The operation of the digital camera subsystem 210 is described below. For example, the user selects a desired incident light range and the camera automatically adjusts the integration time setting between the camera channels to give an optimal dynamic range result. Alternatively the user can select an integration time for each camera channel. An optics portion of a camera channel receives light from within a field of view and transmits one or more portions of such light. The sensor portion receives one or more portions of the light transmitted by the optics portion and, in response, generates an output signal representative or indicative of information of the received light. The output signal from the sensor portion is coupled to the image processor 270 which, as is further described below, can generate an image based at least in part on the output signal from the sensor.

When the digital camera subsystem 210 includes more than one camera channel, the image processor 270 generates a combined image based at least in part on the images from two or more of the camera channels. For example, in an embodiment, each of the camera channels is dedicated to a different color (or band of colors) or wavelength (or band of wavelengths) relative to the other camera channels, and the image processor 270 combines the images from the two or more camera channels to provide a full-color large dynamic range image. In other embodiments, all camera channels provide the same color capability (such as RGB Bayer patterns on each color channel) and the image processor 270 combines the camera channels to create a large dynamic range image.

The image processor 270 can also combine sensor channels and analyze the resultant image on a frame by frame basis. The image processor 270 can send a signal to the integration time controller 300 for real-time, or near real-time, dynamic range management by adjustment of each channel's integration time control. This same method can be used to optimize a subsequent single field exposure for optimal picture taking.

In the digital camera subsystem 210 of an embodiment, the four camera channels 260A-260D are configured to detect RGB light. Each of the camera channels can be identical in configuration or optimized for a specified light level as described above; for example if camera channel 260A is intended to detect dim light the optics f-number in that channel could be reduced. The pixel photo-detector can be configured for low dark current and the pixel circuitry configured for low noise. The integration time control on camera channel 260A is increased to allow increased signal collection. Some pixels in channel 260A would saturate due to incident light levels; this would be determined electrically and data from those pixels would not be used in creating a composite image. Channels 260B-260D would be configured and operated in a similar fashion to sense larger incident light levels.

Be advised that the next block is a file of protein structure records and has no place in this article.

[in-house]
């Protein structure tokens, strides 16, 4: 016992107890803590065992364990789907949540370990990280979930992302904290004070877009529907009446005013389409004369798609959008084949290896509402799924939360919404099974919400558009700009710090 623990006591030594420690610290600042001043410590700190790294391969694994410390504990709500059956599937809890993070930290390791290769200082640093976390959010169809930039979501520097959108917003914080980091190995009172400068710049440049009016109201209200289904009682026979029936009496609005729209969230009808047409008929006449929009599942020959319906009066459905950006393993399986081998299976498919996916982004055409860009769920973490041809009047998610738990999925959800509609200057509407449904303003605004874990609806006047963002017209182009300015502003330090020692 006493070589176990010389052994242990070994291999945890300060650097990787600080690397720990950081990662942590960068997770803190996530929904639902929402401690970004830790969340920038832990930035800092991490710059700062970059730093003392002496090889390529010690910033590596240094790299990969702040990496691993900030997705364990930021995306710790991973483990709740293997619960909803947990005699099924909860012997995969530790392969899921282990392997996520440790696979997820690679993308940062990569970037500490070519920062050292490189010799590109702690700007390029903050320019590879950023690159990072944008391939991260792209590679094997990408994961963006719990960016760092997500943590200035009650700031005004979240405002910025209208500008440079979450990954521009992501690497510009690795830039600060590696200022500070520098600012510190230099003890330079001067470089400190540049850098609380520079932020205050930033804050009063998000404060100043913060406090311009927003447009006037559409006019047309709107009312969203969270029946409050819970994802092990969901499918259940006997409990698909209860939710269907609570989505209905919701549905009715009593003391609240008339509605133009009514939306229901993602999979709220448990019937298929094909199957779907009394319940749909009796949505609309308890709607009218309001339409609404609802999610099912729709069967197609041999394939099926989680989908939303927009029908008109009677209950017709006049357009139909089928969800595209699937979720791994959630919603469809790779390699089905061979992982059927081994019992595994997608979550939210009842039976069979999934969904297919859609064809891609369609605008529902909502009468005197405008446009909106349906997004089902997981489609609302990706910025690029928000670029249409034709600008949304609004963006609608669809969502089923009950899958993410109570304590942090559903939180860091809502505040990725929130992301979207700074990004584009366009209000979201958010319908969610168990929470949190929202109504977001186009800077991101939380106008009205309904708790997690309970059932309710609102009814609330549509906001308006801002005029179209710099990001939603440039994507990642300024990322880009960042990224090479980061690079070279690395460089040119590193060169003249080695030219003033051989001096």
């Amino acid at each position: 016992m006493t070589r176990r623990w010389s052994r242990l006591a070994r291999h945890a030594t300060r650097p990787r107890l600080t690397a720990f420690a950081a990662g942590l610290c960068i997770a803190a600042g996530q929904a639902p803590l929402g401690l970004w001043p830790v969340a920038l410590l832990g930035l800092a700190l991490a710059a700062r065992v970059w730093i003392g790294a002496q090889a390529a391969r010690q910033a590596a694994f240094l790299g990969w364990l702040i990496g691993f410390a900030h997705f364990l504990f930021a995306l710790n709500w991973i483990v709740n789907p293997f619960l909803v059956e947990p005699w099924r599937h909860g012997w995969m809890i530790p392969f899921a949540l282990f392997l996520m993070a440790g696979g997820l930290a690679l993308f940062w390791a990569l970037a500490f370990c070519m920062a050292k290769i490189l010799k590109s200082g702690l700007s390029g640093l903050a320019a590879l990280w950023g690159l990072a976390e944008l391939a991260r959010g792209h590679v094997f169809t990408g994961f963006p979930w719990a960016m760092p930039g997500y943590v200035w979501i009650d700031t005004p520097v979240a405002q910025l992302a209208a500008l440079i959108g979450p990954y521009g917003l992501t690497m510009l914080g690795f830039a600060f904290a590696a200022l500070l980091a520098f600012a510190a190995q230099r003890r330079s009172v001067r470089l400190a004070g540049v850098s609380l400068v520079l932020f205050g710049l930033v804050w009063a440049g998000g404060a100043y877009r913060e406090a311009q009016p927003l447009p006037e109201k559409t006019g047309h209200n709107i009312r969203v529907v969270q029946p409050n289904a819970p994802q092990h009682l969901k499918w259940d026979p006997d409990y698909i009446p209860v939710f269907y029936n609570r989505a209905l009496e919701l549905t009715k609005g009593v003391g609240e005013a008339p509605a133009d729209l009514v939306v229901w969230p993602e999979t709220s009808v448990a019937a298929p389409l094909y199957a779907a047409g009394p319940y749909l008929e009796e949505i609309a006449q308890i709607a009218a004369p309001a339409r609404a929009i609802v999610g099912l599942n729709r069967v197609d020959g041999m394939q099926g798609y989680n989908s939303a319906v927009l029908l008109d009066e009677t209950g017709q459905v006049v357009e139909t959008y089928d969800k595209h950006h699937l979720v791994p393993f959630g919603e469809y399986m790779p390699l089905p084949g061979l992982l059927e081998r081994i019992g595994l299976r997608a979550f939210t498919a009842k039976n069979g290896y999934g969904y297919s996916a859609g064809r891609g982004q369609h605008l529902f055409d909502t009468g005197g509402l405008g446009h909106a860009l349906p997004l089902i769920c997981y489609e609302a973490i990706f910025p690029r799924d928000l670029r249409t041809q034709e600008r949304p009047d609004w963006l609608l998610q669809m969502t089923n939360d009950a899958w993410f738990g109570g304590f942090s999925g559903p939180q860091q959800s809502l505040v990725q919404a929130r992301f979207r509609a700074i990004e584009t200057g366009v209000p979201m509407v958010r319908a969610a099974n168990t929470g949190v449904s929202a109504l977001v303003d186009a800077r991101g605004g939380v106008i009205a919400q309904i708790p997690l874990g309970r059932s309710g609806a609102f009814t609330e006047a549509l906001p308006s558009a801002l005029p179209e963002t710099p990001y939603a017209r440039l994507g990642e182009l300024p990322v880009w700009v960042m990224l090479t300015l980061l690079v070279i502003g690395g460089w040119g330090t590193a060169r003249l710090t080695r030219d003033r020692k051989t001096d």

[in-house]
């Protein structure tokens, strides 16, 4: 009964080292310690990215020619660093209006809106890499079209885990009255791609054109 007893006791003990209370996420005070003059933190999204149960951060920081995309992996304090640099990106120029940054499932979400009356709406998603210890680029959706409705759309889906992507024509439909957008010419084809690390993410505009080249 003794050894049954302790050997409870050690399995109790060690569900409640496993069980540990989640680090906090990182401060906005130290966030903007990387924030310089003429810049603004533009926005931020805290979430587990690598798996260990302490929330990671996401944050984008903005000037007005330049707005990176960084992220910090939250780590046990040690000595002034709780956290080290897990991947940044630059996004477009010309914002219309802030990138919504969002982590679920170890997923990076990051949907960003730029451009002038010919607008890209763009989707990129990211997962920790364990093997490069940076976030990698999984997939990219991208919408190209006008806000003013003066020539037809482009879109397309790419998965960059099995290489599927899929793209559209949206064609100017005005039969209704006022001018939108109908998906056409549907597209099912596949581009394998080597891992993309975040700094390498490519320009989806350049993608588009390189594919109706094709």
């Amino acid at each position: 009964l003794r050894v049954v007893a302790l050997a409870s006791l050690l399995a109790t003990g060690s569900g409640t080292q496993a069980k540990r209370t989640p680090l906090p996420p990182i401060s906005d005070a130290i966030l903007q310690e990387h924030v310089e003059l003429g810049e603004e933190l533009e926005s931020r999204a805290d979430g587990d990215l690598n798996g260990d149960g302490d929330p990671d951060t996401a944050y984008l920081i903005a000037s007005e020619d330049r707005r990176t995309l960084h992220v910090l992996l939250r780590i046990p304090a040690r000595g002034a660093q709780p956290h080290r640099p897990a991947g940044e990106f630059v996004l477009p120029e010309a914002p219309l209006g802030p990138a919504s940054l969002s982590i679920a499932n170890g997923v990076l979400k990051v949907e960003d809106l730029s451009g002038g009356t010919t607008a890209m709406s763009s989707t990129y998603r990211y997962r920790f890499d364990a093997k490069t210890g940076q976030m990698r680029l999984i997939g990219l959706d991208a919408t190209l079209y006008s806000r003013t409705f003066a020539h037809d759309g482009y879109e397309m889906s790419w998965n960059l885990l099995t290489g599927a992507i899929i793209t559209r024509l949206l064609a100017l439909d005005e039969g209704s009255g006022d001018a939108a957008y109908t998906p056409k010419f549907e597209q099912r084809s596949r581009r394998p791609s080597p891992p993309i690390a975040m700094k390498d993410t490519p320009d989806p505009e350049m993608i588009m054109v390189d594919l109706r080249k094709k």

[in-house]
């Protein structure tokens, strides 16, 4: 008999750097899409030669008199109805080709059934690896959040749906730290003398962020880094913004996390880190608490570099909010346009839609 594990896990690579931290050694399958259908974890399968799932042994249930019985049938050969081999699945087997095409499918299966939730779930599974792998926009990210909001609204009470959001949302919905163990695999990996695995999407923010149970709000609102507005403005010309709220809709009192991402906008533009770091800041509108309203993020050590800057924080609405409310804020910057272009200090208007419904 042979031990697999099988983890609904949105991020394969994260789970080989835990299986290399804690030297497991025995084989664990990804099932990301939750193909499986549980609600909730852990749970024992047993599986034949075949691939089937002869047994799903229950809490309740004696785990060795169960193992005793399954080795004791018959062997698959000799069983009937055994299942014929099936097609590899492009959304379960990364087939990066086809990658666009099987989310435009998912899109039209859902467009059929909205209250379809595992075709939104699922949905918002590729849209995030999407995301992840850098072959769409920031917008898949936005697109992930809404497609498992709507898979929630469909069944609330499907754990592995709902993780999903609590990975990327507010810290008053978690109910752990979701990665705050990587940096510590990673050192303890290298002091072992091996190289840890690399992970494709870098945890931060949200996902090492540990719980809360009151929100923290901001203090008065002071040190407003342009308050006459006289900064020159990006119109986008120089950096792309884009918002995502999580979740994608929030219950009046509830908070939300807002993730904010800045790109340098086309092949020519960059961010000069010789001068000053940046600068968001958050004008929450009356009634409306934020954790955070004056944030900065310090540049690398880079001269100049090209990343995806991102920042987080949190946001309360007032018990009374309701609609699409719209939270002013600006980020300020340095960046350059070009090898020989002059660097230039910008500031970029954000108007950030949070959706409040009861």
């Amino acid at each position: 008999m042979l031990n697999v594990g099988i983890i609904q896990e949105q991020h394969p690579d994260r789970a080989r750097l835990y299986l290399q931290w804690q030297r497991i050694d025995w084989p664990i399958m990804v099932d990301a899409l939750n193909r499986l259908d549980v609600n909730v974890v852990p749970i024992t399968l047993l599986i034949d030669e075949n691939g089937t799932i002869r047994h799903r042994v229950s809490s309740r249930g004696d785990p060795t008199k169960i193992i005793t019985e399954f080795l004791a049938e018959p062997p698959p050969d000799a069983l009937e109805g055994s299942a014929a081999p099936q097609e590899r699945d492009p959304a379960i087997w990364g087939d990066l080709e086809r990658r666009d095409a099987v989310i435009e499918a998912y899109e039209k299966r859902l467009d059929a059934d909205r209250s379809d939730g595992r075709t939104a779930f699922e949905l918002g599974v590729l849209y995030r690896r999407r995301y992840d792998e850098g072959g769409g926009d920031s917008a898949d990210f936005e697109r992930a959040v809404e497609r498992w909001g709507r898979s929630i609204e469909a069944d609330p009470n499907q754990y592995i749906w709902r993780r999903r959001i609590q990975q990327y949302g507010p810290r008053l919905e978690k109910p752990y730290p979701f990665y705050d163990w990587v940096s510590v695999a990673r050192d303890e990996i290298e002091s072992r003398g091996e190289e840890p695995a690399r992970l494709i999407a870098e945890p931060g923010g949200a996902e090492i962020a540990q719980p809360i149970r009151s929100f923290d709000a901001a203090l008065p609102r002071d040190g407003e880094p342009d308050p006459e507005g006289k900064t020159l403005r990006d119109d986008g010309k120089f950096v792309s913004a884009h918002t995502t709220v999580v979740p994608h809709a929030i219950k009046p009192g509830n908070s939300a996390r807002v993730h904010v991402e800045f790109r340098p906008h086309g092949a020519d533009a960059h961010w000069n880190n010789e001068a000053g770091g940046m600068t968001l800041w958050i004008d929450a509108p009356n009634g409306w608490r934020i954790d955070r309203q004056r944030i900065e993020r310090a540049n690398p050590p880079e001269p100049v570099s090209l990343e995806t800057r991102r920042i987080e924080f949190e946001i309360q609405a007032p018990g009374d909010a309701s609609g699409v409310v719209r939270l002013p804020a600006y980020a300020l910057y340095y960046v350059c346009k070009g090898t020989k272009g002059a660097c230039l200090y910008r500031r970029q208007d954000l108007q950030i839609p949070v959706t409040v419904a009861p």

In the digital camera subsystem 210 of another alternative embodiment, the four camera channels 260A-260D are configured to provide different imaging capability; for example channel 260A is configured to detect red and blue light, while channel 260B is configured to detect green light. The combined response from channels 260A and 260B of this embodiment thus comprises a RGB color camera. The integration time settings for channels 260A and 260B are configured or set for low incident light levels. Camera channel 260C is configured to collect red and blue light and channel 260D is configured to collect green light. The combined images of channels 260C and 260D generate a second RGB imaging capability and the integration time of channels 260C and 260D is configured for high incident light levels.